First Summer Session 1999 Mondays& Wednesdays 1:00-3:15
Dr. Michael Delahoyde
Avery 355 Hours: MTWTh 8:30-9:00& 10:30-11:00
Phone: 335-4832 and byappointment.
e-mail: firstname.lastname@example.org https://michaeldelahoyde.org/
We will explore food as an interdisciplinarysubject which has inspired literature, art, films, ads and othercapitalist evil, even fine essay writing (e.g., M.F.K. Fisher).Sampling from the seminal works (from Brillat-Savarin to OgdenNash), we will take a Cultural Studies approach, examining thehistorical constructs of recipes (including medieval and moderncookbooks) and meals, fast-food, ethnic cuisine, the weirdnessof American consumption, and the politics of food and food choices.An intriguing punctuation exercise will involve our attempt todecode the ingredients list of a Hostess snack food.
The Potter House location of theseminar will allow for the occasional true “experience”of the subject. Instead of purchasing any texts for this course,you will be expected to make financial investment towards an “oralpresentation”: our class culinary events. We have been encouragedby the Honors College to construct a class web site for this subject,so we’ll discuss ourselves how we want to craft this. We certainlywill keep our eyes and ears (and perhaps, with reserve, our mouths)open to illuminating and useful opportunities and experiences.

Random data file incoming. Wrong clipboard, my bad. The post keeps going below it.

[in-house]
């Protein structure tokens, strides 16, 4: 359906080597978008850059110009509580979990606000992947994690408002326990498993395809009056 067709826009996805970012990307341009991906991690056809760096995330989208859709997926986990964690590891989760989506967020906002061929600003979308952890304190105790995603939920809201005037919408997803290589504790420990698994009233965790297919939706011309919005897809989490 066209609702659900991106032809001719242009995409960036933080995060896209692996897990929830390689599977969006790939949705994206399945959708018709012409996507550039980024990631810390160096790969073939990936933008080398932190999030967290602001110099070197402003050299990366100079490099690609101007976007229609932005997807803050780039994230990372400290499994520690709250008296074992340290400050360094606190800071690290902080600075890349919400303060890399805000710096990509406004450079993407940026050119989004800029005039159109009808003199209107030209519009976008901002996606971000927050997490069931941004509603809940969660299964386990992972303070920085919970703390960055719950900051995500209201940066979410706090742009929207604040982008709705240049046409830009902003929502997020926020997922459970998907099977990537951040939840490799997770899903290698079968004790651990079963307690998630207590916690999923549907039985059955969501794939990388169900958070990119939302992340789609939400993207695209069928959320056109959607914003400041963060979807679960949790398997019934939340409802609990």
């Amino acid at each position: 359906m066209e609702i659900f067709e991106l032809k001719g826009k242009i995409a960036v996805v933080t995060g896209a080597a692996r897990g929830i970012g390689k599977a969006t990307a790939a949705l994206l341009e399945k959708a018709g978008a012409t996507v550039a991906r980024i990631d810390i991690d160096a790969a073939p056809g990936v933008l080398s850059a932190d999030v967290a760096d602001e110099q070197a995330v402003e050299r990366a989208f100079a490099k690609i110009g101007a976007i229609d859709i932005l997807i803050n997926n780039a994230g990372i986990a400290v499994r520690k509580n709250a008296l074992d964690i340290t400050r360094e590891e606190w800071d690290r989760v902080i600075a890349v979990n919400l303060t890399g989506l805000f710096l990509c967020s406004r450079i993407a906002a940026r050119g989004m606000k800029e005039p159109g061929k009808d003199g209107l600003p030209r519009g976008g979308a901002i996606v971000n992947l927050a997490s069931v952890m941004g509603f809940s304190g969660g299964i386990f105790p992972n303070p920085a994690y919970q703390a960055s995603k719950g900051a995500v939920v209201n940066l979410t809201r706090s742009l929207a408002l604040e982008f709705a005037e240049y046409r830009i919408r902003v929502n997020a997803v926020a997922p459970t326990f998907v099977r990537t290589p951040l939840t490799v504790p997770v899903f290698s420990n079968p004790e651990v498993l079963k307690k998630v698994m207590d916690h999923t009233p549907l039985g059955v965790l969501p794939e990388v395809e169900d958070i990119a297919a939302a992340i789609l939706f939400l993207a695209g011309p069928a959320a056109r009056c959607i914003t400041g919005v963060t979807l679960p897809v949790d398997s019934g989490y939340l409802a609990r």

1) We each will provide the classat one point during the mini-semester with a culinary experience.This need not be a feast, nor even an entire meal, but it shouldbe exotic and impressive, not chintzy. Coordinating a particularhistorical, ethnic, or thematic event with two other members of the seminar would work well for our limited number of meetings,but we can discuss such scheduling on the first days of class.You will need to purchase ingredients, supply whatever utensilsnot available at the Potter House, prepare, serve, and discussyour culinary contribution. Supplemental features of this presentation(music, visuals, etc.) are encouraged. Think of this not as show-and-tell,but as an “event.”
2) We each will provide researchedand well-written material for the class web site. Think of thiscomponent as a mini-term-paper, and tackle one of such wide-openand virtually untouched projects as: an annotated bibliographyof food essays by seminal writers; the definitive, annotatedfood filmography; a survey-report/restaurant review for the Pullmanarea; a selective bibliography of cookbooks through Americanhistory; structural analyses of recipes; or other materials usefulfor general culinary “literacy.”
[Check out the web site resultingfrom another recent Honors Seminar: www.wsu.edu/~delahoyd/monsters]
3) As need arises, I will askyou for various kinds of short writings: at most, a final take-homeessay; more often, an occasional one-page homework writing onour current topic. I reserve the right to quiz, but I intendfor class to be too distractingly dynamic for us ever to havethe time.